A Davenport chef already has made a name for himself as The Crepe Guy, but he no longer wants that identity to define his culinary prowess.
While Chad Cushman's sweet and savory pastries have garnered him quite a devout following over the past six years, he thinks the nickname also has stifled his catering business opportunities.
“I’m ready to break out,” said Cushman, who is best known for operating a pop-up brunch station at various venues around town. “I’m ready to show people that Chad can cook more than just crepes.”
But crepe fans should not fret.
The 46-year-old self-taught cook said his popular staples still will have a spot in his rotation, which will feature a wide range of “non-traditional” street foods from around the world.
“If I stopped doing crepes at the (Freight House) Farmers Market, I think people would be in an uproar,” he said, calling this transition both "scary" and "exciting." “This just gives us the ability to tailor our menus to our clientele."
To help rebrand himself, Cushman acquired a bigger workspace.
Instead of opening a brick-and-mortar eatery, however, he and his business partner, Bettendorf-based entrepreneur Bruce Grell, opted for a new set of wheels.
They commissioned a Miami-based manufacturer, United Food Truck, to install the components of a full-size commercial kitchen, including a griddle, char broiler and convection oven, aboard a custom 1989 Chevrolet Utilimaster.
The 18-foot vehicle, which Cushman helped design, cost close to $60,000.
“It’s more than just a food truck,” said Grell, who met Cushman a few years ago at Dunn Brothers Coffee in Bettendorf, where The Crepe Guy formerly served brunch. “This is going to give Chad the opportunity to cater just about anything anybody would throw at him."
The rig, which arrived last month, recently received a fresh coat of red paint at Jackson Auto Body in Matherville, Illinois.
Once it clears health and fire department inspections, the duo hopes to unveil the mobile restaurant in late July/early August.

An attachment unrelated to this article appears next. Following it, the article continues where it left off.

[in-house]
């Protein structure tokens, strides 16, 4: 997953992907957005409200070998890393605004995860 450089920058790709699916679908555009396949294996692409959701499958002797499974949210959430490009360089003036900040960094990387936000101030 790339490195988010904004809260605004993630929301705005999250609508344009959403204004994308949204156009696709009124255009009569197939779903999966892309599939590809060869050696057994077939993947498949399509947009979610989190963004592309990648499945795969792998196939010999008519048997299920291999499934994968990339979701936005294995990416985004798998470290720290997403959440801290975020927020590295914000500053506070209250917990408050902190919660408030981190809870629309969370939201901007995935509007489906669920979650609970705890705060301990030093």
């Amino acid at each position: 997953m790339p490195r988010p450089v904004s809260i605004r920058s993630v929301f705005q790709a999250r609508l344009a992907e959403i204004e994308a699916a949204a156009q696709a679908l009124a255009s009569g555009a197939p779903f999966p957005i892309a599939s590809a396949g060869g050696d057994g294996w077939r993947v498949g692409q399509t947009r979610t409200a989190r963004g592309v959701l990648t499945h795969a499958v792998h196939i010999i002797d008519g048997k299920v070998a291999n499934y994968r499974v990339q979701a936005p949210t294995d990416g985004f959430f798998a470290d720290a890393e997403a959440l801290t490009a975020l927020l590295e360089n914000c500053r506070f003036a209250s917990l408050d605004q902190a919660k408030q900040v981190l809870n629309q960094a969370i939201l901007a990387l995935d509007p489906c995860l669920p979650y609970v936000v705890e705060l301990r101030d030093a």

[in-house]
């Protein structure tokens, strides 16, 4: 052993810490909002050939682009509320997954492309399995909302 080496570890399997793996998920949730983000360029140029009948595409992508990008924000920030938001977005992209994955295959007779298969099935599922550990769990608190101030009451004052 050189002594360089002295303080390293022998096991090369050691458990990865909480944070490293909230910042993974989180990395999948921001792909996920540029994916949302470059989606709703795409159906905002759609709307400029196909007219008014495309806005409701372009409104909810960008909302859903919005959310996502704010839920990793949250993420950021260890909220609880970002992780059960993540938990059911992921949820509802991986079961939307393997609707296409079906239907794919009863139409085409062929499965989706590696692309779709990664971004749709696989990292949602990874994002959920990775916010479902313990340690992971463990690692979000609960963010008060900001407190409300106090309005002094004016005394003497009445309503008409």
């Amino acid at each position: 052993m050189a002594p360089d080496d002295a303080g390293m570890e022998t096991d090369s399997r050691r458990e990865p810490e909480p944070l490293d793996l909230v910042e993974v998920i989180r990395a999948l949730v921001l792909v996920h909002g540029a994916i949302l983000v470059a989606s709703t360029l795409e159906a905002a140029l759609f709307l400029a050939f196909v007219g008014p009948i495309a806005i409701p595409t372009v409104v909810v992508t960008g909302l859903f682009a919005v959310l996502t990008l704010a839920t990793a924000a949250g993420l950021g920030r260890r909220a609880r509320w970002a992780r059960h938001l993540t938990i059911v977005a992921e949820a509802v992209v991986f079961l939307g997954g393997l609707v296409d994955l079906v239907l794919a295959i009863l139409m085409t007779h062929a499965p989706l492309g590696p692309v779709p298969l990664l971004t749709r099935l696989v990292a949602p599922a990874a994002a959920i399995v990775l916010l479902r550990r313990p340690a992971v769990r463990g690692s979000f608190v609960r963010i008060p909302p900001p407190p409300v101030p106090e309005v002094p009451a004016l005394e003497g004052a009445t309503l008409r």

From "high-end" corporate events and farm-to-table dinners to food truck rallies in downtown Davenport, Cushman said he plans to hit the streets with the truck at least five times a week.
“You could do a steak dinner out of this thing,” said Cushman, whose girlfriend, Maggie Proper, will continue working by his side. “We'll be busy right off the bat.”
Grell, who runs Healthy Habits Bicycle Shop and Peachwave Frozen Yogurt at a strip mall he owns on Devils Glen Road in Bettendorf, said he envisions hosting the truck on his property.
"We can park this thing here anytime we want to," he said. "The possibilities are pretty endless."
At 48, Grell said he needs new challenges to keep him busy, and the food truck idea piqued his interest.
"I get restless running the bicycle shop," he said. "I’ve been doing that for 17 years now, so it’s pretty dialed."
Throughout the last year, Cushman, who "fell in love" with the restaurant industry at age 15, has become the go-to guy for those looking to launch a mobile food vending startup in the area.
As of Monday, Davenport had granted 19 mobile food unit licenses, said Mallory Merritt, assistant to the city administrator.
Cushman said he welcomes the competition.
"We need to be one force," he said, "because when you just see one lonely food truck hanging out in a zone, it's just not as exciting as when you see eight colorful food trucks."